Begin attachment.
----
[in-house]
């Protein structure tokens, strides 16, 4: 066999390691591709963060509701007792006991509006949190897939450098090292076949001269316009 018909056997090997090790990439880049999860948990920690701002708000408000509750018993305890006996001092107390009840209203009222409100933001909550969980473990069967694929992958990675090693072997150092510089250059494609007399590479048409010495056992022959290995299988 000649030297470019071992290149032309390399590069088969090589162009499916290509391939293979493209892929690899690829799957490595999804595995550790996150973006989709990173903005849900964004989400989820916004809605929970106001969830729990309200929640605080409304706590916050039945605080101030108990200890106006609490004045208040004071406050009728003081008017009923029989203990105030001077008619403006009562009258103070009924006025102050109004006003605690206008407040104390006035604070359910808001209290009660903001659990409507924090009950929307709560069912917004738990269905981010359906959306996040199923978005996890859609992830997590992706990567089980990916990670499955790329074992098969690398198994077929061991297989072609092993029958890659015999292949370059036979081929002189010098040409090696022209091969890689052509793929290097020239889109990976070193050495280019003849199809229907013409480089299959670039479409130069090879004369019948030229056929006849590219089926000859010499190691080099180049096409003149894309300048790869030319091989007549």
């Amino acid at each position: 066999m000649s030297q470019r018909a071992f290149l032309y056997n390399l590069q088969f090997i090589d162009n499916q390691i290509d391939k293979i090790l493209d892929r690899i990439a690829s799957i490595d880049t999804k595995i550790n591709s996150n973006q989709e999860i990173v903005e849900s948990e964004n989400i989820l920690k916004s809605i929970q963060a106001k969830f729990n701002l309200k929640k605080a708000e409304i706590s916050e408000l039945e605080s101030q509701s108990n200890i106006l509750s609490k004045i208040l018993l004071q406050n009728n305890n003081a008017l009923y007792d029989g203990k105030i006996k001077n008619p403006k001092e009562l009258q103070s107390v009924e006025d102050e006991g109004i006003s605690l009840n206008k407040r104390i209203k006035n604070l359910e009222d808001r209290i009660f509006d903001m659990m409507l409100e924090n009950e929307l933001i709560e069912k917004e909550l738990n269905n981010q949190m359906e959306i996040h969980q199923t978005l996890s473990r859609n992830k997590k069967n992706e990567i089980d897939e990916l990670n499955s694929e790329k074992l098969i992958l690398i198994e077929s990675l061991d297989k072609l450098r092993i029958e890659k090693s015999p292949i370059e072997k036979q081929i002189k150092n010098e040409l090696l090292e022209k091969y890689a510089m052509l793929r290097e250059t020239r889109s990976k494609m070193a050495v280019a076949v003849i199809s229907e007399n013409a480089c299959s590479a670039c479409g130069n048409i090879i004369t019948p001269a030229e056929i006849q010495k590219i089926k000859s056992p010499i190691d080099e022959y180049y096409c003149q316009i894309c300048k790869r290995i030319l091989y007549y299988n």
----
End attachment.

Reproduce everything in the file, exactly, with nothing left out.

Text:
[in-house]
């Protein structure tokens, strides 16, 4: 066999390691591709963060509701007792006991509006949190897939450098090292076949001269316009 018909056997090997090790990439880049999860948990920690701002708000408000509750018993305890006996001092107390009840209203009222409100933001909550969980473990069967694929992958990675090693072997150092510089250059494609007399590479048409010495056992022959290995299988 000649030297470019071992290149032309390399590069088969090589162009499916290509391939293979493209892929690899690829799957490595999804595995550790996150973006989709990173903005849900964004989400989820916004809605929970106001969830729990309200929640605080409304706590916050039945605080101030108990200890106006609490004045208040004071406050009728003081008017009923029989203990105030001077008619403006009562009258103070009924006025102050109004006003605690206008407040104390006035604070359910808001209290009660903001659990409507924090009950929307709560069912917004738990269905981010359906959306996040199923978005996890859609992830997590992706990567089980990916990670499955790329074992098969690398198994077929061991297989072609092993029958890659015999292949370059036979081929002189010098040409090696022209091969890689052509793929290097020239889109990976070193050495280019003849199809229907013409480089299959670039479409130069090879004369019948030229056929006849590219089926000859010499190691080099180049096409003149894309300048790869030319091989007549």
């Amino acid at each position: 066999m000649s030297q470019r018909a071992f290149l032309y056997n390399l590069q088969f090997i090589d162009n499916q390691i290509d391939k293979i090790l493209d892929r690899i990439a690829s799957i490595d880049t999804k595995i550790n591709s996150n973006q989709e999860i990173v903005e849900s948990e964004n989400i989820l920690k916004s809605i929970q963060a106001k969830f729990n701002l309200k929640k605080a708000e409304i706590s916050e408000l039945e605080s101030q509701s108990n200890i106006l509750s609490k004045i208040l018993l004071q406050n009728n305890n003081a008017l009923y007792d029989g203990k105030i006996k001077n008619p403006k001092e009562l009258q103070s107390v009924e006025d102050e006991g109004i006003s605690l009840n206008k407040r104390i209203k006035n604070l359910e009222d808001r209290i009660f509006d903001m659990m409507l409100e924090n009950e929307l933001i709560e069912k917004e909550l738990n269905n981010q949190m359906e959306i996040h969980q199923t978005l996890s473990r859609n992830k997590k069967n992706e990567i089980d897939e990916l990670n499955s694929e790329k074992l098969i992958l690398i198994e077929s990675l061991d297989k072609l450098r092993i029958e890659k090693s015999p292949i370059e072997k036979q081929i002189k150092n010098e040409l090696l090292e022209k091969y890689a510089m052509l793929r290097e250059t020239r889109s990976k494609m070193a050495v280019a076949v003849i199809s229907e007399n013409a480089c299959s590479a670039c479409g130069n048409i090879i004369t019948p001269a030229e056929i006849q010495k590219i089926k000859s056992p010499i190691d080099e022959y180049y096409c003149q316009i894309c300048k790869r290995i030319l091989y007549y299988n």